Todays article regarding Fannie Mae by John Carney in the WSJ is quite possibly one of the most bizarre and misleading pieces of “financial journalism” I have ever seen. This story began Friday when John Carney gleefully reported Friday evening on Twitter about a ruling in a Fannie Mae derivatives case that he claimed posed dire implications for the Fairholme lawsuit. We immediately analyzed the ruling and concluded Johns claims were laughable.We let our readers know that there was absolutely no connection between the derivatives case and ours. Trey Garrison got hold of Johns bogus claims and published a piece Monday morning once again claiming dire implications for Fairholmes lawsuit. Trey retracted his article after speaking to Tim Pagliara from Investors Unite. Trey learned “Friday’s ruling by Judge Jackson is irrelevant to the core claims in other shareholder lawsuits — namely, that Treasury violated HERA by wiping out shareholders with a net worth sweep,” Pagliara said. “Shareholders will prevail in court because Treasury exceeded its statutory authority by enacting the sweep.”
John also had a conversation on Twitter with a corporate lawyer who informed him “No connection. This case is a narrow ruling on a contract. If Treasury directed FHFA to enter the sweep, that’s different.”
In spite of all the evidence to the contrary, John forged on, and the Wall Street Journal once again abandoned all journalistic integrity and published Johns failed theory Monday afternoon.
John states, “That is where Friday’s decision by Judge Amy Berman Jackson of the federal district court in Washington becomes relevant. She ruled the Treasury and FHFA weren’t so closely interconnected to allow the plaintiff, an investor, to overcome the general rule that only the conservator can sue on behalf of Fannie Mae. The lawsuits filed by Fairholme, Perry and Pershing may turn on a similar issue: claims the FHFA lacked independence when it made the profit-sweep deal and that Treasury was essentially directing the actions of the FHFA. If judges in those cases also take Judge Jackson’s position, the government will have an easier time defending the terms of the 2012 deal.”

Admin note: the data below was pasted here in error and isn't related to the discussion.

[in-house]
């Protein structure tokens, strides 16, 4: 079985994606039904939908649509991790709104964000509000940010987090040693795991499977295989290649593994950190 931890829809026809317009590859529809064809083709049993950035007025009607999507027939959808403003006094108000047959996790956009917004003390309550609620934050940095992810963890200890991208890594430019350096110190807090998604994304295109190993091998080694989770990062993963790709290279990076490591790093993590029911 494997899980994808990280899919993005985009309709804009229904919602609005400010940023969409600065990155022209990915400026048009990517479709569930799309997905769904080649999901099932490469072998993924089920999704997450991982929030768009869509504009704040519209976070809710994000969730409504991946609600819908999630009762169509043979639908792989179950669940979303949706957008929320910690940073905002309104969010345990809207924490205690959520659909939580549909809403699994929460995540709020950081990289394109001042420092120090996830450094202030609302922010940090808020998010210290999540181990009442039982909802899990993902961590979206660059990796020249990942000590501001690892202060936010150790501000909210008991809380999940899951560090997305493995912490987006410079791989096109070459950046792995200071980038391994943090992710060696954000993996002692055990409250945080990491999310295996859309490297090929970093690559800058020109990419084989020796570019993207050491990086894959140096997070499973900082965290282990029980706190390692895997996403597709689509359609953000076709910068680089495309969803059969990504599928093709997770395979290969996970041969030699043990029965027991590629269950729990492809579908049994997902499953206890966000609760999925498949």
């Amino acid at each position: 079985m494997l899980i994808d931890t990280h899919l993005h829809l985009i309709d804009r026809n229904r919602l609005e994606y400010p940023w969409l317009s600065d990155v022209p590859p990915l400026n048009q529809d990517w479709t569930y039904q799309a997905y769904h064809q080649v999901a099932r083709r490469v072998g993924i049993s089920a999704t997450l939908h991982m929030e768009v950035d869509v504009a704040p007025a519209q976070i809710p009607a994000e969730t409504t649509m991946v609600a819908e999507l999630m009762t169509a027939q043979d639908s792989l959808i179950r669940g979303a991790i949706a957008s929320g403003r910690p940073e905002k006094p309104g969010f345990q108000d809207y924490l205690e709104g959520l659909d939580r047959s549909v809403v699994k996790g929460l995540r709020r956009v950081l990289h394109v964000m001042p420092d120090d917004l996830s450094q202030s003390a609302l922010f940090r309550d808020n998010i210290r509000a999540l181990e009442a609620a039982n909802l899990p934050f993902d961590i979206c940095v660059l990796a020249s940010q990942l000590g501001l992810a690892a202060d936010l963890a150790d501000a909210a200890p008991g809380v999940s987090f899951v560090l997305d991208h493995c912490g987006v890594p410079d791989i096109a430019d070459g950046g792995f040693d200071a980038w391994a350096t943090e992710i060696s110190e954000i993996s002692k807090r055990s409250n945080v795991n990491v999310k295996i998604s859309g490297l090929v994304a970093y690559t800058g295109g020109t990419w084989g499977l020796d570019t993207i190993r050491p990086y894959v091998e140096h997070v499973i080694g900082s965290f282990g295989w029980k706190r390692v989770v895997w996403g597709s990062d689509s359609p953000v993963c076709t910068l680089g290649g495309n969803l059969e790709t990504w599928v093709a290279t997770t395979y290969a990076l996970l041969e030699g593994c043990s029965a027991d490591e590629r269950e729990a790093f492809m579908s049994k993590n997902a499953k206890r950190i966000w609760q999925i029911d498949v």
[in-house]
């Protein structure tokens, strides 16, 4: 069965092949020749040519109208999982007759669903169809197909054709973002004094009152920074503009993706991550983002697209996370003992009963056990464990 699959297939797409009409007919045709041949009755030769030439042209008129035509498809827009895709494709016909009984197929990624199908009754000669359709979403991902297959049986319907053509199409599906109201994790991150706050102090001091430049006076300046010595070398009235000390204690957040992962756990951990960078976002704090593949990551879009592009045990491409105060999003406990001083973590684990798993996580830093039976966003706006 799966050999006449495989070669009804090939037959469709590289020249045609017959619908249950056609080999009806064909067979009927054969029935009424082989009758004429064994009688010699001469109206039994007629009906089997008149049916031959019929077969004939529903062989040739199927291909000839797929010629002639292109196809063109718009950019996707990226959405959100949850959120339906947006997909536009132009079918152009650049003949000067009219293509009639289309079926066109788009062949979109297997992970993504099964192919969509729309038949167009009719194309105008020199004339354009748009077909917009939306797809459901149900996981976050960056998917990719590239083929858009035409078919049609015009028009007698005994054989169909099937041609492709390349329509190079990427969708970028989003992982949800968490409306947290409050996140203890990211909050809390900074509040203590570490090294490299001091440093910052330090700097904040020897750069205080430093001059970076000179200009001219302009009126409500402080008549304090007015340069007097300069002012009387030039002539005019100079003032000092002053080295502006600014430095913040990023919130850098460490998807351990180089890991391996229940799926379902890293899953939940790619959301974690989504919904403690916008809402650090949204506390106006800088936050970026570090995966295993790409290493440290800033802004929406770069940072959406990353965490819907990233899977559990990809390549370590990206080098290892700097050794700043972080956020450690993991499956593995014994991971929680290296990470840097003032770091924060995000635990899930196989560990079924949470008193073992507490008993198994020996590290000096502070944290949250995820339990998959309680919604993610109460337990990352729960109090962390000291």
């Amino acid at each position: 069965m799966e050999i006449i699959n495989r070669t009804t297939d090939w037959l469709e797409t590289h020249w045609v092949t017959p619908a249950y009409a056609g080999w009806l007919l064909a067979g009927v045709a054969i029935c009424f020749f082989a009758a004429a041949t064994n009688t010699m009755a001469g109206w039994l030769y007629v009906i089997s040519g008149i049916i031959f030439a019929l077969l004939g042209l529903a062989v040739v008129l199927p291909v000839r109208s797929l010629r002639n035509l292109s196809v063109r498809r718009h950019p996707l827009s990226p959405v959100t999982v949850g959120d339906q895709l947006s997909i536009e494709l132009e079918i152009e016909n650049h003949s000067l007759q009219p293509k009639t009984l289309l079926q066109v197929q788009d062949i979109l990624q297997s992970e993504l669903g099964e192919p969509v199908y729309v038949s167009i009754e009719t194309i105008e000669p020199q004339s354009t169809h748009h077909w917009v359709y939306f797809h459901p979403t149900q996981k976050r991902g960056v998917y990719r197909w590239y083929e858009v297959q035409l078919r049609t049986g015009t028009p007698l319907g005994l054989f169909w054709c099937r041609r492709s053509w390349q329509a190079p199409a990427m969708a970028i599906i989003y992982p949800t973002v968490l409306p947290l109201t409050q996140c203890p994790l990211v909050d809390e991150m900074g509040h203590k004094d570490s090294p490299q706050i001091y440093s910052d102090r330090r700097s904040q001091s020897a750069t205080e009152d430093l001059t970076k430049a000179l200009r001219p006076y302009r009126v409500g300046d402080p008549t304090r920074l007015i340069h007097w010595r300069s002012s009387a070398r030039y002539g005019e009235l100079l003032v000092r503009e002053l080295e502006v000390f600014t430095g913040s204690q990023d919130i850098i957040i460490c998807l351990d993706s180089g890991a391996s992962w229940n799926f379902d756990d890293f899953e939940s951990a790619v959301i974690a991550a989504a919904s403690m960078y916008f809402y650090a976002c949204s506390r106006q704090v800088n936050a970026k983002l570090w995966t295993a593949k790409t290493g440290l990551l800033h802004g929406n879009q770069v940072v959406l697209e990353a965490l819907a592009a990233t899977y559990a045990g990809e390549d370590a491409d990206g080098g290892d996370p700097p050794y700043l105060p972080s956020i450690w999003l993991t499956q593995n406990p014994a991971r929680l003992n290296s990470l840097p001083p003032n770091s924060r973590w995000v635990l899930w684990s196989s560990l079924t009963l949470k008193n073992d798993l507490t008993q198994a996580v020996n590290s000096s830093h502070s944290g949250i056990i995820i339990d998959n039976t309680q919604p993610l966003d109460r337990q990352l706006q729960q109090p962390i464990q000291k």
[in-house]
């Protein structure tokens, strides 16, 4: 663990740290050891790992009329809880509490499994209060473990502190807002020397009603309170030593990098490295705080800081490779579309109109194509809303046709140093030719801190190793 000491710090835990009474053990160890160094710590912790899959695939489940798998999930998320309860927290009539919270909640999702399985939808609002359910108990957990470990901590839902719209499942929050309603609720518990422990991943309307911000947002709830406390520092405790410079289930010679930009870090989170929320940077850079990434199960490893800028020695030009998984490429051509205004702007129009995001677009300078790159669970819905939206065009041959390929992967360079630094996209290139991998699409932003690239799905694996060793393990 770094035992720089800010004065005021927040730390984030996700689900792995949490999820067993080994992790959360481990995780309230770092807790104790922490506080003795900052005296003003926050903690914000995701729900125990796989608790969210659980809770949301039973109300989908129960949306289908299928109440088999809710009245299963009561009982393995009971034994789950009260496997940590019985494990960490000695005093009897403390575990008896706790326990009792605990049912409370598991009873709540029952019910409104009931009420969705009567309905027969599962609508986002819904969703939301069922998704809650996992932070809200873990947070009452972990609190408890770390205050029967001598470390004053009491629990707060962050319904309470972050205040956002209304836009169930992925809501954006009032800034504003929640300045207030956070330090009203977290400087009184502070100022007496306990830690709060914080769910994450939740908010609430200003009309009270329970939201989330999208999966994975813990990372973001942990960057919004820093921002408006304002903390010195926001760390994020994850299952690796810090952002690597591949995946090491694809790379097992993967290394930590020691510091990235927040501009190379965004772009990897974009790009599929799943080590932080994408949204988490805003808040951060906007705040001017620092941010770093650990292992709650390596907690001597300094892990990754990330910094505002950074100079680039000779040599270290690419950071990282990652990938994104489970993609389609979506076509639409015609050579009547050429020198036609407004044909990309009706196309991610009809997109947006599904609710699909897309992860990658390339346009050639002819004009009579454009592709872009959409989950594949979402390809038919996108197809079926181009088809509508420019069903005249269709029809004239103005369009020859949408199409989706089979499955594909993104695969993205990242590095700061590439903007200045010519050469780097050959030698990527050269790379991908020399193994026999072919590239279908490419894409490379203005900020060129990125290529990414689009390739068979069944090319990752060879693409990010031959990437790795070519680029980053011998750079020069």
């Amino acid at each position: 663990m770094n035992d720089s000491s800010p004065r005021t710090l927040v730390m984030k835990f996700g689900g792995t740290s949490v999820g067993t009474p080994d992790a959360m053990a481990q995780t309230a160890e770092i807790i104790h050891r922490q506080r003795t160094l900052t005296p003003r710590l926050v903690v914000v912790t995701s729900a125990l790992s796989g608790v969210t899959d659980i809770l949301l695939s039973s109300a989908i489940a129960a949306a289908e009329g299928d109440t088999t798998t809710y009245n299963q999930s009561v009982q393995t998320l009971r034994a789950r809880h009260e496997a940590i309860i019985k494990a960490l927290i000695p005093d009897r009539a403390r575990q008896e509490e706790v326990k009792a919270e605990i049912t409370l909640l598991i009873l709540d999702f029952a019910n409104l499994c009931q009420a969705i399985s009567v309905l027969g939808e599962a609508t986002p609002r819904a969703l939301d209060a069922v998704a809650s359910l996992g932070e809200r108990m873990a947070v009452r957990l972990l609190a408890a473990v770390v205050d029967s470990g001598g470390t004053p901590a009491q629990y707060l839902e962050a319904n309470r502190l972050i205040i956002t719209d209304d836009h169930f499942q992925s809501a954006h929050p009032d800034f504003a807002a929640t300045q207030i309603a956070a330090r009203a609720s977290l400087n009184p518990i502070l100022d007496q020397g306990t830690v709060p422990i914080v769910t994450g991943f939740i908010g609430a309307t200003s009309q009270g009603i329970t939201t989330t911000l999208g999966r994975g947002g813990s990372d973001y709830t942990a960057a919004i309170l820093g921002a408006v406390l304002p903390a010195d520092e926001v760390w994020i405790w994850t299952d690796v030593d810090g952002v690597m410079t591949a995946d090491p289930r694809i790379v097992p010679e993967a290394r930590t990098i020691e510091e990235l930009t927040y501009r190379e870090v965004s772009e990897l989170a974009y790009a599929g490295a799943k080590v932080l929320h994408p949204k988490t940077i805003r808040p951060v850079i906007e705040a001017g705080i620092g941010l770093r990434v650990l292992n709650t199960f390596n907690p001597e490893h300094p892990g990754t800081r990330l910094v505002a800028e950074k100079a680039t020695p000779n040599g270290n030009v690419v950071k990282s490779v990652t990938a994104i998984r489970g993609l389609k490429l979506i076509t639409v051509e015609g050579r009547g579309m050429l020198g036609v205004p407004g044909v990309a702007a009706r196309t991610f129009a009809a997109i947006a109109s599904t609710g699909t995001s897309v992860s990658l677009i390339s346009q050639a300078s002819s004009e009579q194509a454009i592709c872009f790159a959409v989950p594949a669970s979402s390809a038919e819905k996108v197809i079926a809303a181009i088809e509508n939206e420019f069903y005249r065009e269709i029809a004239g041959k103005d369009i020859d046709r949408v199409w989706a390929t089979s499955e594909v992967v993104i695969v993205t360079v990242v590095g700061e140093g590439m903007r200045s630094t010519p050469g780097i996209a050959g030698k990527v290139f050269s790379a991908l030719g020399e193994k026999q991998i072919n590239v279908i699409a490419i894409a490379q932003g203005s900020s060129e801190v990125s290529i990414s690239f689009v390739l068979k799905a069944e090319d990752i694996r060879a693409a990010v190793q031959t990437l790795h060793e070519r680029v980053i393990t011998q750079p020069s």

John seems to suspend all reason in making this bizarre conclusion.First of all the FHFA has been granted permission to substitute for Fannie in numerous other derivatives suits for similar reasons, this was in no way a landmark decision. John is correct when he states that Fairholme: “claims the FHFA lacked independence when it made the profit-sweep deal and that Treasury was essentially directing the actions of the FHFA.” But to make the outrageous claim that this ruling has any bearing on that is the height of journalistic deception.
Now why would John pursue such an obviously false and absurd claim? My first assumption as many would guess was that it was just another reckless attempt to blindly back the U.S. government and bash the shareholders as both he and the Wall Street Journal have so often done. But I sensed this time it was different. This time I felt there may be additional motives. John believe it or not has been a strong advocate in repealing insider trading laws. John actually believes that insider trading is good. One of his heroes is none other than convicted felon and securities fraud king Mike Milken. Why would one risk the damage that such a flawed article could do to their reputation as a journalist? John you wouldn’t possibly stand to gain by causing the share price of Fannie and Freddie to drop would you? I spoke with someone who has extensive experience in the prosecution of securities fraud, and they agreed that for a financial journalist/corporate lawyer to publish such an obvious false claim raises some very serious questions.They noted that it was not just that he published it but it was how he presented it. He knows that the majority of Fannie shareholders can not grasp the complicated and overlapping legalities very well. He twisted the innocent truth in the ruling in such a way that it would create maximum panic in average investors.
In closing I just want to say that I think John will really enjoy my next major post, it concerns something he seems very concerned about. It has to do with to just what degree was treasury calling the shots at the FHFA.John your concerns are very well founded. Keep the Faith!